21 April 2017

Helping Camilla. What Now?

Helping Camilla

For some weeks now, I've been writing about our effort to help Camilla, who illegally entered the United States more than a decade ago and who is now, like so many undocumented immigrant workers, living in fear and uncertainty.

She came her to provide for her family, who could not find enough work In Mexico to provide for themselves, and at mid-life, she sacrificed everything to work seven days a week, often in grueling physical labor outdoors in summer and winter for little pay to send the money she earns home.

She lives in a tiny trailer with other farm workers, spends nothing on herself.

It would be devastating for her and her family to be forced out of America now, without any path for redemption or security, or even just punishment. And it would be cruel.

For many people – I hear from them every day – this is only just and fair.

Camilla came her illegally, they say, she should leave. Many people think she is a threat and a parasite deserving neither of sympathy or support. "You should not be doing this," one woman messaged me from Montana, adding this is why she voted for the current President.

According to her Facebook page, this woman rescues stray cats whenever she can find them, but not people, and rejects the idea that this is a contradiction. And this is where we are in America now, so angry and divided, compassion and mercy considered almost traitorous.

I feel differently, obviously, and so does Maria. We have twice taken Camilla to lawyers, and she now has legal representation, should she need it. And she might well, there is no path open to her.  Things change, judges issue rulings, Congress passes laws, Presidents change their minds. I told  her not to give up hope, I certainly have not.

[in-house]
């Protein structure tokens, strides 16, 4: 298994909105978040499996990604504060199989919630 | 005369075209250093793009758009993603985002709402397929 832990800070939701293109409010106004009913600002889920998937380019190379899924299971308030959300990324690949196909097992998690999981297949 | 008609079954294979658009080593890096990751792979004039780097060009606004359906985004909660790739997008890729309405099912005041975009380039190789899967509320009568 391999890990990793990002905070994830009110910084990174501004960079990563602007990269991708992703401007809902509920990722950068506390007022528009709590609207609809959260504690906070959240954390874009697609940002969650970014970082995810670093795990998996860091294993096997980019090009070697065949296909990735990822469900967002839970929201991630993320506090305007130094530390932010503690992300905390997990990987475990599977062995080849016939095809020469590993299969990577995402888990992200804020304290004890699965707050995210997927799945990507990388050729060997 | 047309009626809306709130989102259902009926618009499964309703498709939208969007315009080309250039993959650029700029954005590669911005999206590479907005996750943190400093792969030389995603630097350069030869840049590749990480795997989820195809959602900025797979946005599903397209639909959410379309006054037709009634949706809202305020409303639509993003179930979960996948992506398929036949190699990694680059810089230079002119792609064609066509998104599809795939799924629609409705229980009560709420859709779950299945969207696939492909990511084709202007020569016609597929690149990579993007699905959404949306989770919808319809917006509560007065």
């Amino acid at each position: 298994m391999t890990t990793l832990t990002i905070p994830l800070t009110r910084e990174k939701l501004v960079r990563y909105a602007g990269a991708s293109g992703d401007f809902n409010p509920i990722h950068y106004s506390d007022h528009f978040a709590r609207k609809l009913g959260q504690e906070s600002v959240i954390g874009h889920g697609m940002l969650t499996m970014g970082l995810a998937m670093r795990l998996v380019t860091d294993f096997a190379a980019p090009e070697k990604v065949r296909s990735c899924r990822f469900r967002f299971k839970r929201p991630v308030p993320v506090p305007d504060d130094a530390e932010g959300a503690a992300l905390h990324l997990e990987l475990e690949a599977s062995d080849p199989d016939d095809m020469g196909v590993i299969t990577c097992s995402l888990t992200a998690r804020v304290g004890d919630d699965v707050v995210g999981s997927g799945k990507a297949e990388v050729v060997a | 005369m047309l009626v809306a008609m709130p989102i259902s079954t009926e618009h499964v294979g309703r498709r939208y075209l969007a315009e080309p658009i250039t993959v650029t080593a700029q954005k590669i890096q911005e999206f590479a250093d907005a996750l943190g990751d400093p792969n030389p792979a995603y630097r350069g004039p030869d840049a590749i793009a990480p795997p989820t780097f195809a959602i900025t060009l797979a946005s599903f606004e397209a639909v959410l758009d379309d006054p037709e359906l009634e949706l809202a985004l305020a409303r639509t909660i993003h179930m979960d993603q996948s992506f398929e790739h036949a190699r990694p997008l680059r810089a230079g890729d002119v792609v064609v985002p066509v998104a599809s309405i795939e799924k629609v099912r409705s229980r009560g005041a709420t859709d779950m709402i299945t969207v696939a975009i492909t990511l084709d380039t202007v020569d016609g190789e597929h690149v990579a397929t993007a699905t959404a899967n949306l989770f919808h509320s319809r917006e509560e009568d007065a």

But the question remains, how can we help her now? She has a number to call, she knows her rights, she has been given the best available advice. Is the on her own now, or are their further steps to take on her behalf?

I'm uneasy with where the lawyers left it: lay low, be quiet, get lucky. Is this the best our country can do?

Every day in the twilight world of the undocumented, there are reports of raids, arrests, deportations. At grocery stories, in court houses, hospitals and on farms. Their world is shrinking in a cloud of fear, they have stopped going to doctors, emergency rooms, malls, they have stopped reporting abuse and rape and other crimes to the police. They are afraid to drive on major roads, get their cars repaired, visit their doctors for treatment, go to the post office, shop at Wal-Mart or visit their friends or families.

There is nothing for them to return to, no money, jobs, homes.

When I hear the rattle in her car or see the smoke coming out of the exhaust, I fear for Camilla. She might be a traffic stop away from having her live ruined and upended. She has a lover she has lived with for years, and dreads the idea of them being separated. He runs when he sees a police man having coffee in a convenience store.